Penelope's Role In The Odyssey By Edwin Muir

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In The Odyssey, Homer constantly depicts Penelope as calm, collected, and faithful to Odysseus’s wishes; however, Edwin Muir’s poem shows a different side of the perfect queen. Edwin Muir uses descriptions of chaos and undoing in “The Return of Odysseus” to emphasize the role that Penelope’s management plays in the dissolution of Ithaca and the house of Odysseus. The first stanza eludes to the chaotic vibe that results from Penelope’s management and how Ithaca changes after Odysseus leaves. In Homer’s The Odyssey, Odysseus describes Ithaca as “sunny” and “[the] sweet[est] sight on Earth”, however, the Ithaca that Odysseus recalls is different than the current Ithaca that Penelope rules alone (9: 23, 31). In contrast to Odysseus’s Ithaca, Penelope’s Ithaca has descriptions of chaos. One example of the destruction in her Ithaca is that of …show more content…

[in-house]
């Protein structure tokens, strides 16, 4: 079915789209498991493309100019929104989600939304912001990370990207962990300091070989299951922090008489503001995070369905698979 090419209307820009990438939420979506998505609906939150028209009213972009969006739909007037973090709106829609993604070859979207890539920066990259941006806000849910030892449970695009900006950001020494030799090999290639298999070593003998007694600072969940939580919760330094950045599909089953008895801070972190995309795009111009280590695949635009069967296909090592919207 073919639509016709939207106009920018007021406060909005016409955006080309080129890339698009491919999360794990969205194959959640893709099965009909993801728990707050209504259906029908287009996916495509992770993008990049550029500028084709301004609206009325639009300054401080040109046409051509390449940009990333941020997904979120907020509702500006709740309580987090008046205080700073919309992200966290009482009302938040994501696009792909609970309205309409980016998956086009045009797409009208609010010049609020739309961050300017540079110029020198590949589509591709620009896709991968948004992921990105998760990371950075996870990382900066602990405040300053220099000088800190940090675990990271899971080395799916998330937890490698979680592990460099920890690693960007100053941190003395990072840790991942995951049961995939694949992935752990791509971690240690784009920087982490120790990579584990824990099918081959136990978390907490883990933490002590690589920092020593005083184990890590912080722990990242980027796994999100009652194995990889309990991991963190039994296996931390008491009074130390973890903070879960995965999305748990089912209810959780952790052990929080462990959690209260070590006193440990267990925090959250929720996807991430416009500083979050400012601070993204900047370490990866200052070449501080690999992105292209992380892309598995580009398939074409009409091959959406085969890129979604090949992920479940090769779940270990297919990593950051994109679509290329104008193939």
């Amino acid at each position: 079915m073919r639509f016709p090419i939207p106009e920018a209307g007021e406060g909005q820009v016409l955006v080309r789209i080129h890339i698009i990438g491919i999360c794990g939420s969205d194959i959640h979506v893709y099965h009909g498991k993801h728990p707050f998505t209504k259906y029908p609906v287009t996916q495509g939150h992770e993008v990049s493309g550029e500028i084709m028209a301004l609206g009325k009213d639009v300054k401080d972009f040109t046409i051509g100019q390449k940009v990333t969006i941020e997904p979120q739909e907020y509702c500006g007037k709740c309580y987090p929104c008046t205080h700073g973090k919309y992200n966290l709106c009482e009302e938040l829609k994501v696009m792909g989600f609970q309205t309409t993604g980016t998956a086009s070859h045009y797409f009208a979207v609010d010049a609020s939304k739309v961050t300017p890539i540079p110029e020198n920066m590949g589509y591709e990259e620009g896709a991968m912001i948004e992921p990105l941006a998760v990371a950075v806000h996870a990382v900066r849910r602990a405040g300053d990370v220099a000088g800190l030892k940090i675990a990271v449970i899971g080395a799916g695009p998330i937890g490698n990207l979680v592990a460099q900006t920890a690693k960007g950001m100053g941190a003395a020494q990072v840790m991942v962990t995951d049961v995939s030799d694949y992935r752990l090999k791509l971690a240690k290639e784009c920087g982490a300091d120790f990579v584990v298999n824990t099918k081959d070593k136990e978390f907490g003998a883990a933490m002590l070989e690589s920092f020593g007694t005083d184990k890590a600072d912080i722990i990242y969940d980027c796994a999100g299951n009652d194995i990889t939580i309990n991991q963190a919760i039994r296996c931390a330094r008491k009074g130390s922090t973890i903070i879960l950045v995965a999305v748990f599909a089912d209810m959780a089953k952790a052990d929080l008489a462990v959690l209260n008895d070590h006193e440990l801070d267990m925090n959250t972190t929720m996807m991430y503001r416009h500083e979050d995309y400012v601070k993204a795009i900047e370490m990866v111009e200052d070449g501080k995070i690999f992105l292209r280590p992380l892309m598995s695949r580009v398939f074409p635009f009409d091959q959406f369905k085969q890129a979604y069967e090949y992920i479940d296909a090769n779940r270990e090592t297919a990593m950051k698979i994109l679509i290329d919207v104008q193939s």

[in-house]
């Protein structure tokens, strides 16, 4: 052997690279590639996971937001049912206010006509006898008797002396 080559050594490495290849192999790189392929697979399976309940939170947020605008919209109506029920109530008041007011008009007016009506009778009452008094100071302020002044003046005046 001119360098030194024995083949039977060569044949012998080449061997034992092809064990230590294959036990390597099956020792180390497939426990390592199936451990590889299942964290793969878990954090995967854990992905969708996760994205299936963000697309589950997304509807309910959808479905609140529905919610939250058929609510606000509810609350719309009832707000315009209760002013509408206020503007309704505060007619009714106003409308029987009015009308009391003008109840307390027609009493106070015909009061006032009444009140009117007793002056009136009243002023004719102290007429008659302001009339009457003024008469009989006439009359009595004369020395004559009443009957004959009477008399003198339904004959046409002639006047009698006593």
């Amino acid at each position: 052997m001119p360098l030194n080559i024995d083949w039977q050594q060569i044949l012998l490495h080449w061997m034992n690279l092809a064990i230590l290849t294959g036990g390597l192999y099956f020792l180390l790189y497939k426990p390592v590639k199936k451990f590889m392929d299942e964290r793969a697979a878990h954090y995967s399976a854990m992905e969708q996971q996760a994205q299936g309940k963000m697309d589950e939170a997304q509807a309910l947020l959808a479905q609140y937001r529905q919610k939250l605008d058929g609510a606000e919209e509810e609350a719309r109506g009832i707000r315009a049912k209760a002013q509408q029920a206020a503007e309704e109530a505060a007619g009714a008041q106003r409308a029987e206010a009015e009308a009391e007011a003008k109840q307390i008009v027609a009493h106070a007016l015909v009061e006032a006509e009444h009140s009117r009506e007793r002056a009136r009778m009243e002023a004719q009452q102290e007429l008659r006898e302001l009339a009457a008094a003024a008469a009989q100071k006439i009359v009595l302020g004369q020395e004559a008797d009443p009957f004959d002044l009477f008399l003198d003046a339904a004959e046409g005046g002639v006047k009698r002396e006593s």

Quintessentially, Penelope believes that keeping a “vacant gate” and “do[ing] and undo[ing] is duty, and that she is aiding the running of the house, when really she causes the house to languish (23). Ultimately, it is Penelope that induces the annihilation of all good in Ithaca, because while “walls [crumble]”, all that Penelope does to stop it is supplementary “undo[ing]” (10). Penelope adds on to the destruction that the door being open by undoing even more. Moreover, she leaves the door open, which allows for her home to be engulfed by the suitors, and adds on to the destruction they cause by “unweaving” the last strings that hold together Ithaca (16). Overall, Penelope’s “chosen task” of of “unweaving” and “undo[ing]” adds on to the destruction that leaving the door open causes, thus making the decay of the resources and the quality and status of Ithaca and the house of Odysseus more rapid (15, 16,

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